Oklahoma teachers won't be getting a pay raise anytime soon. Tuesday night, voters rejected state question 779, a new tax that promised teacher raises.
Now, many educators worry about the future of Oklahoma's education system.
If asked, most teachers say they thought it would pass. More than $400 million a year would have gone to school districts, raising teacher salaries by at least $5,000. Now, one Claremore teacher says she'll continue to worry about providing for her students.
"They can't make ends meet here, we have teachers that are close to food stamps," Claremont Elementary 3rd grade teacher Jamie Massey said.
It's a realization that's hard for Massey.
"I've taught here for seven years and in that time we've not had a raise," she said.
Massey says she couldn't even form words when she learned state question 779 didn't pass. It would have raised the state sales tax by one cent to increase funding for public education. It's a price, Massey says, she was more than ready to pay.
"Really it's about keeping highly qualified teachers in our state," Massey said. "They can go to any of our border states, any of them, and make a lot more money and there is really nothing to keep them here."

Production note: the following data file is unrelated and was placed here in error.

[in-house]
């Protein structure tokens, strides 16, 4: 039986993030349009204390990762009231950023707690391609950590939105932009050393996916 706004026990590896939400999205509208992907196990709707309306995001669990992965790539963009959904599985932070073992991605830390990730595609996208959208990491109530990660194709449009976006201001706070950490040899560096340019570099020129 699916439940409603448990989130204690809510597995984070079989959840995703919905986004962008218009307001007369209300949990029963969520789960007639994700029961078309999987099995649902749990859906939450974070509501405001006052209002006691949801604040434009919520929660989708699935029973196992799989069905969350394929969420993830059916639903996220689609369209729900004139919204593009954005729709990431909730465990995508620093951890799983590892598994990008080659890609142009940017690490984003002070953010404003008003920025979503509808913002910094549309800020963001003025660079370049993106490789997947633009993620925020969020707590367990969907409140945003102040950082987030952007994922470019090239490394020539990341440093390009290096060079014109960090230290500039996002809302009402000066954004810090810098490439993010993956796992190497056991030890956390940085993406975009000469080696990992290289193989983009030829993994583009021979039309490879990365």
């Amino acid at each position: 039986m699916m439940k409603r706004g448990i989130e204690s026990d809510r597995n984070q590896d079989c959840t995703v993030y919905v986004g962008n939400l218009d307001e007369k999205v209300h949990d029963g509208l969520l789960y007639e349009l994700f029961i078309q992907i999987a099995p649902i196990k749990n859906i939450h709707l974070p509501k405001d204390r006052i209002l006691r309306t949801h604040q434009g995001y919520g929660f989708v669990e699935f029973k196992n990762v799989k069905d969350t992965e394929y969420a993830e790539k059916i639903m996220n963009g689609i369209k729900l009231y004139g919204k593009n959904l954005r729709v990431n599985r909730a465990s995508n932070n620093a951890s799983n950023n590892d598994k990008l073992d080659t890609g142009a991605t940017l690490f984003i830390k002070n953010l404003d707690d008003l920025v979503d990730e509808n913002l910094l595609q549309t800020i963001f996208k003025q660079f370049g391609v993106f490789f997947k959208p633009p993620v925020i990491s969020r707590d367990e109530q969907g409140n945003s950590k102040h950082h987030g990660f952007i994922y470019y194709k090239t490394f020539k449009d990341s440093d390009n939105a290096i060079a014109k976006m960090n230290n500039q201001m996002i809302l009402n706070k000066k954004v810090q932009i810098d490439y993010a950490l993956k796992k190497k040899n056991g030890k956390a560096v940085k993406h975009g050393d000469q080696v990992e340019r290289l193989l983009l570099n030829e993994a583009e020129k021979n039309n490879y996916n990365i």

She says constant cutbacks force her to do tasks that aren't in her job description.
"We've been asked to start doing all the janitorial work for our classrooms," Massey said. "We clean our toilets, we vacuum our floors, we do all of that."
But some teacher's weren't on board with the state question. Social media blew up with debate over the issue.
One Facebook post shows some teachers concerned Oklahoma would have the highest sales tax in the U.S., which also comes out of teachers' pockets when they buy anything. With the state ranked 49th in education, they say they want a different solution.
A group of teachers gathered in Massey's classroom to watch the special message from Tulsa Public Schools Superintendent Deborah Gist.
"We will do something about this," Ed.D Gist said. "Together we will absolutely make a change."
The superintendent says she doesn't want teachers to lose hope and she especially wants them to remember they're loved.
"It's so important for you to know that we care about you," she said. "I love you and I appreciate you so much."
The tax would have gone into effect July 1, 2017.
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